Investors who think stocks and bonds are overvalued are in a record majority compared to those who think they’re not, according to Bank of America Merrill Lynch.
On Tuesday, the bank published results of its Global Fund Manager Survey which found that on net, 54% of respondents say the combined valuation of both asset classes are close to all-time highs.
The overvaluation of stocks is the highest since May 2000, the survey found. The tech-heavy Nasdaq lost nearly 78% of its value between March 2000 and October 2002 as the tech bubble burst.
“Investors see an unambiguous vulnerability to ‘bond shock’ among risk assets, with the most crowded negative interest trades and EM equities susceptible should the Fed and especially the BoJ fail to reduce bond volatility in September,” said Michael Hartnett, BAML’s chief investment strategist.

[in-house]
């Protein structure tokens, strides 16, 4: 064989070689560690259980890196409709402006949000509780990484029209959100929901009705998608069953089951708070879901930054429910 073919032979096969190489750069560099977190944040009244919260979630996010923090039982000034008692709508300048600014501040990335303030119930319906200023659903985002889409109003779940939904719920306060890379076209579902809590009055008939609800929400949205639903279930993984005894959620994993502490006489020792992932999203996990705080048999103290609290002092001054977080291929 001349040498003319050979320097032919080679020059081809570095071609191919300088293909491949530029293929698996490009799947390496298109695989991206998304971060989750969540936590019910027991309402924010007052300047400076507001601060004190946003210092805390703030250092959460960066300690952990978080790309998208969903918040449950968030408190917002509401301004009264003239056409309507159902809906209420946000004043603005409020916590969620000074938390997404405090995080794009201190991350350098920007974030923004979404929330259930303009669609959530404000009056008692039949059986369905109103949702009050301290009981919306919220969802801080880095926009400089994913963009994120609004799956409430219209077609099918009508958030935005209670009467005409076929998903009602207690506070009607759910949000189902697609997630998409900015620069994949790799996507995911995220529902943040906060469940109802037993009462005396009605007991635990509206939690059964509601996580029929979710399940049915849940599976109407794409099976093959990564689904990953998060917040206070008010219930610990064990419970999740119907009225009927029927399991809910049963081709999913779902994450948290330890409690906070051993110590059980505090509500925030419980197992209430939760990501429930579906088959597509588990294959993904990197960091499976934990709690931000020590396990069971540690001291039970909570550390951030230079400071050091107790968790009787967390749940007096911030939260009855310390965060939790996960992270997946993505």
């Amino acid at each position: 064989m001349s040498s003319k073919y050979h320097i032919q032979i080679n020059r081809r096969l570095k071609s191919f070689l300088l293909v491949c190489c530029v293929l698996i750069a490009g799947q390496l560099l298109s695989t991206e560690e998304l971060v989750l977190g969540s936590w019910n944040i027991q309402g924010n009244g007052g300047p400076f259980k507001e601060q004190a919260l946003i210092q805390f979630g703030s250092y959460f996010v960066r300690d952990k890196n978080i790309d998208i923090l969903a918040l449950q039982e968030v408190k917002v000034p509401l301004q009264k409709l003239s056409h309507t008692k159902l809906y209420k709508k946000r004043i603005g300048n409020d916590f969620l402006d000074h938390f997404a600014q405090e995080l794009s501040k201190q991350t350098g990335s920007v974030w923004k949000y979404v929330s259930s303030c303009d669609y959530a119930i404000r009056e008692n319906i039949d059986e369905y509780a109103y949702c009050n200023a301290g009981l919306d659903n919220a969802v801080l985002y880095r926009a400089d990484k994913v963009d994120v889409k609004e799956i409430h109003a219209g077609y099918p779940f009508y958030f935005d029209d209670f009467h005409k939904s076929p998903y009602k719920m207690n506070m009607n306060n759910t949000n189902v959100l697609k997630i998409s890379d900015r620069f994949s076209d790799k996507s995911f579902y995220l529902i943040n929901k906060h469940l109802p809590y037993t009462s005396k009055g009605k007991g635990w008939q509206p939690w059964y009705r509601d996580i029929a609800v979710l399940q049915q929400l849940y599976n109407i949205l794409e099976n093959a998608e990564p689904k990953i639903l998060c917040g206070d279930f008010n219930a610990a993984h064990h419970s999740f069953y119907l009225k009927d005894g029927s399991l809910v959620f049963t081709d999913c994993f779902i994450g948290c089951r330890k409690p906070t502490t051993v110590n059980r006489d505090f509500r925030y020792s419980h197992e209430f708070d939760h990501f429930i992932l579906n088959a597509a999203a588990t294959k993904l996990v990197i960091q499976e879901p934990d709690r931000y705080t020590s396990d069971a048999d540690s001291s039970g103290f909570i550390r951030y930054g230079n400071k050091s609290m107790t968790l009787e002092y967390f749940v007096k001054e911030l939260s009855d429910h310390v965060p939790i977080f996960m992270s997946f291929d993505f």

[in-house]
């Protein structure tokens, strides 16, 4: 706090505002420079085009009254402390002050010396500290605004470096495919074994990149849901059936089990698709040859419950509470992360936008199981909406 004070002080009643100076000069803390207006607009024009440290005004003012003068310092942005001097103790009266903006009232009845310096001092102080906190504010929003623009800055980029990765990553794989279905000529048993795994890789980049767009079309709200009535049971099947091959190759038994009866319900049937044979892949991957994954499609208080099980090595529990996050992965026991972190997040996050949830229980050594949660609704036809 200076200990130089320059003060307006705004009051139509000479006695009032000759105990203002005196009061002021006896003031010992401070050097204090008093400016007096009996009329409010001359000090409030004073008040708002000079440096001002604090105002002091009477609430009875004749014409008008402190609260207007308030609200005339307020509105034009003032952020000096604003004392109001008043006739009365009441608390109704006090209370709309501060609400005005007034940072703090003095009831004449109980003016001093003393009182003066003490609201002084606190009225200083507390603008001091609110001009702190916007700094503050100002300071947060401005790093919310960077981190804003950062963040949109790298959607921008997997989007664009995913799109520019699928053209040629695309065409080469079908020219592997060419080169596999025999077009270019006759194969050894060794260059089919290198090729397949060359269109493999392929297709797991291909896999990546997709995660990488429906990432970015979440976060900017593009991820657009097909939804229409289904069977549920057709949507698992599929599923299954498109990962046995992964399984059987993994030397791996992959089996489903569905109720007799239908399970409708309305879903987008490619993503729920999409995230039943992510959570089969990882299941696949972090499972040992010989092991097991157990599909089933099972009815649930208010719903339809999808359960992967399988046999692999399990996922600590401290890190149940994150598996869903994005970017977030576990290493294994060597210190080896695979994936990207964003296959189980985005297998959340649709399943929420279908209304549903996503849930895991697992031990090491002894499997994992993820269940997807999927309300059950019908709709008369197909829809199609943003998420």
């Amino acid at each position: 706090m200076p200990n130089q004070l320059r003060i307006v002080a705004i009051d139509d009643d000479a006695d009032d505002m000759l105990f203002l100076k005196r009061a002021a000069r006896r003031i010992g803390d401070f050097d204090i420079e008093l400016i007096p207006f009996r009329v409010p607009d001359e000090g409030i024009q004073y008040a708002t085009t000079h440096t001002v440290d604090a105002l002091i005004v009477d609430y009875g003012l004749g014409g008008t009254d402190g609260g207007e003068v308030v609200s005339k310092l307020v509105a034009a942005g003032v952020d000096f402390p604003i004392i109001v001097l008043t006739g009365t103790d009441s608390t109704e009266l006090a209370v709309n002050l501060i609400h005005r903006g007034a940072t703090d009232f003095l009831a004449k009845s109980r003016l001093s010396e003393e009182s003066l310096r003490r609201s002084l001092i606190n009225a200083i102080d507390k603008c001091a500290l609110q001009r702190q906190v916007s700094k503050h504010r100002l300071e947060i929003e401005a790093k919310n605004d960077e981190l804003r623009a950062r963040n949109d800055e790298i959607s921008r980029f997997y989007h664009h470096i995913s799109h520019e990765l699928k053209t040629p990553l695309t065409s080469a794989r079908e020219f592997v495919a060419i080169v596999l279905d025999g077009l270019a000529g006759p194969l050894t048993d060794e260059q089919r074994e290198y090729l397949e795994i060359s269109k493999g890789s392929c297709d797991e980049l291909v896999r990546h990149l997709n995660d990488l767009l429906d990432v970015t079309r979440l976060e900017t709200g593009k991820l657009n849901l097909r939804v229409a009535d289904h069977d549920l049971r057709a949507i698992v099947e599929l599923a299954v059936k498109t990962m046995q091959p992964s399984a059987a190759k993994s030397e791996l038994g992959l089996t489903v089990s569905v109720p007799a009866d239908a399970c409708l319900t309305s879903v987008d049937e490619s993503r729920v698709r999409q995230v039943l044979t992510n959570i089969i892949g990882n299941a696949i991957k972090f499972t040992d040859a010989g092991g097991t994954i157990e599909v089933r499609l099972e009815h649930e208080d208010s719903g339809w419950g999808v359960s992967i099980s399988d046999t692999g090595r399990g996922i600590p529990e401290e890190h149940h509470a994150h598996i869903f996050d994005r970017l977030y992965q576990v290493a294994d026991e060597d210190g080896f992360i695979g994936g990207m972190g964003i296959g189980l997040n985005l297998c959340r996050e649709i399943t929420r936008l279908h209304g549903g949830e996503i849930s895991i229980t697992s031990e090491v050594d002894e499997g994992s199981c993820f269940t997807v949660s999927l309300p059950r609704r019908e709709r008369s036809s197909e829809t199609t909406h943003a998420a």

Several people, from Federal Reserve Chair Janet Yellen to Goldman Sachs’ chief US equity strategist David Kostin have warned about stock valuations as the market continued to rise to all-time highs amid lukewarm earnings growth. In a client note on Sunday, Kostin said the S&P 500 trades at the 84th percentile of historical valuation, while the median stock is at the 98th percentile.
And investors drove up the value of US bonds as they were faced with fewer alternatives that would offer a steady, positive return in a period of economic uncertainty.
In BAML’s survey, 83% of respondents said the Bank of Japan and European Central Bank will maintain negative interest rates for the next 12 months, and 82% thought bond prices in developed markets are frothy. Also, the majority of people thought that Treasurys would be the biggest driver of stock prices over the next six months.
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